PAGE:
I brought the telescope out at sunset to view the moon and Venus with the kids. I tried to locate Jupiter in the still-bright sky with no success. I went inside to check Starry Night Pro to get a better relative position of Venus to Jupiter when I noticed a transit of Europa was due in another 20 minutes. With a better idea of Jupiter’s position, I was able to find it and noticed Europa about to plunge into the planet’s disc.
Europa was entering Jupiter’s softer, shadowed side, so it was difficult to tell when the moon first entered the Jovian profile. I estimated first contact at 5:30 pm local time (APR 7, 2008 – 00:30 UT). It’s funny how at this stage, Europa looked like a zit on Jupiter’s wide, fuzzy cheek. Six minutes later, the moon finally seemed to melt into the planet. Not much further to the east, the bright, ruddy spot that was Io, also made progress against a denim-blue sky toward a transit of its own.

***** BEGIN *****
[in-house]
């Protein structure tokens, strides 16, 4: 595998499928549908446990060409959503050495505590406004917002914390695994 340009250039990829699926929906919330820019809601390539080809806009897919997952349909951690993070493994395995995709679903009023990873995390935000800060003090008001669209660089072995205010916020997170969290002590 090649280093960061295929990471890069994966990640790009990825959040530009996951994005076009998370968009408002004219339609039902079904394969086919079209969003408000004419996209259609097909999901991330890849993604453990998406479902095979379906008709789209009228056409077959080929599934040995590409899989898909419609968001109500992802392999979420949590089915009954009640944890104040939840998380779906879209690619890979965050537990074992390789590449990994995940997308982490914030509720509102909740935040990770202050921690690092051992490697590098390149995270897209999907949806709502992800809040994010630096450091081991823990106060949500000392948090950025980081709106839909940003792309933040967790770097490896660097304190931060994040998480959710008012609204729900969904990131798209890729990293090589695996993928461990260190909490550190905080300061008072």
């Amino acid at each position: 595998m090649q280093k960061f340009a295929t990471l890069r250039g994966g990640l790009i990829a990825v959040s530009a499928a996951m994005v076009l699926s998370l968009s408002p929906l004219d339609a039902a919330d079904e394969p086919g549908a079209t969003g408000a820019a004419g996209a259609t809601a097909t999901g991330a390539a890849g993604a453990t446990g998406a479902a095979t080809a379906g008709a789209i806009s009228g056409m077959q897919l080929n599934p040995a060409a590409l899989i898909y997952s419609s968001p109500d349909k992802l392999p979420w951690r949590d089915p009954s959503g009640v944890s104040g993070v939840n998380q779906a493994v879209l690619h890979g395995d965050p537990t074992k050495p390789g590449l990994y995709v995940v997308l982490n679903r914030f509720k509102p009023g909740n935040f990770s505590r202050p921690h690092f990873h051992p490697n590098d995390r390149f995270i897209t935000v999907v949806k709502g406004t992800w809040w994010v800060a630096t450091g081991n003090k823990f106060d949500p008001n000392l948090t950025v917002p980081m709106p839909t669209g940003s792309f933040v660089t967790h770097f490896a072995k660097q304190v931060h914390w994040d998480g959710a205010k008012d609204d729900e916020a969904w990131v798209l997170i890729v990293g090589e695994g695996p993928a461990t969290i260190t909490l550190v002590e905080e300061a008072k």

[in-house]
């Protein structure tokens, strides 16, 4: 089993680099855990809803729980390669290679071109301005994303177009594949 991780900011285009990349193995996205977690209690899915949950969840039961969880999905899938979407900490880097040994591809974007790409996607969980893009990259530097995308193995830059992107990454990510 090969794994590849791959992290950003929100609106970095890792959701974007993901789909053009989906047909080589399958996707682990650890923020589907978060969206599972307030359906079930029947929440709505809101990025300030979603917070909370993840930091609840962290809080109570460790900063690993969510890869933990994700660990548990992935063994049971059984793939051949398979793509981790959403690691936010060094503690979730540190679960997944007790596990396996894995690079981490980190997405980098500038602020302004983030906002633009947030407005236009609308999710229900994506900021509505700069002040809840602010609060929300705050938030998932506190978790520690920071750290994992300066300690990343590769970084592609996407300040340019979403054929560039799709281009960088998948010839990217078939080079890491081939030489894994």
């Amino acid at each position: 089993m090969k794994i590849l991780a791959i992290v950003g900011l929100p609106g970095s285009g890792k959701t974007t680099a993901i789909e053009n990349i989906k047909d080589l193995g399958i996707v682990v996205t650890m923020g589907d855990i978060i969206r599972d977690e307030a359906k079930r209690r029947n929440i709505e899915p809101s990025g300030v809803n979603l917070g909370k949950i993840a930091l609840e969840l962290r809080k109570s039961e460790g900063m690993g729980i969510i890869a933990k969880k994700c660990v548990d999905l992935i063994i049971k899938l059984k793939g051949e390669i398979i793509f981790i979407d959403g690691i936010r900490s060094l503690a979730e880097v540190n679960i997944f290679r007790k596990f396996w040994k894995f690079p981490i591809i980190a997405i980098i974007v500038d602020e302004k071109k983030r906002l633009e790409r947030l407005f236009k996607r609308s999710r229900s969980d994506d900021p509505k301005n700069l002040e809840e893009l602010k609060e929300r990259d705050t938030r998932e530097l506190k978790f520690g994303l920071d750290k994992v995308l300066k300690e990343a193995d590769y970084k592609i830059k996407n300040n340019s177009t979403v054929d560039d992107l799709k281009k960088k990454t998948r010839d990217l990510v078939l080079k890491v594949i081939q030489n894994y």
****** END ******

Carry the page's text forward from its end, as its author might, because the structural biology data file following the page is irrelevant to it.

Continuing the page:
Europa’s shadow was due to begin a transit 40 minutes later. I tried to view it, but by that time, Jupiter was too low and the view much too blurry to make out any hint of a shadow. It was still an enjoyable, and in my opinion, impressive event to witness. The above image is a digital sketch based on a rough drawing that I did on the back of a used envelope.
|Subject||Jupiter-Europa Transit Entry|
|Position*||Sagittarius [RA: 19:40:47.9 / Dec: -021:48:27]|
|Size*||34″ (Equatorial diameter)|
|Date/Time||DEC 6, 2008 – 5:30 – 5:36 PM
(DEC 7, 2008 – 00:30 – 00:36 UT)
|Observing Loc.||Flagstaff, Arizona, USA – Home|
|Instrument||Orion SkyQuest XT8 Dobsonian (203 mm dia./1200 mm F/L)|
|Eyepieces/Mag.||Pentax XW 10 + 2X Barlow (240X)|
|Transparency||Twilight – Mag 1 NELM|
|*Sources||Starry Night Pro Plus 5.8|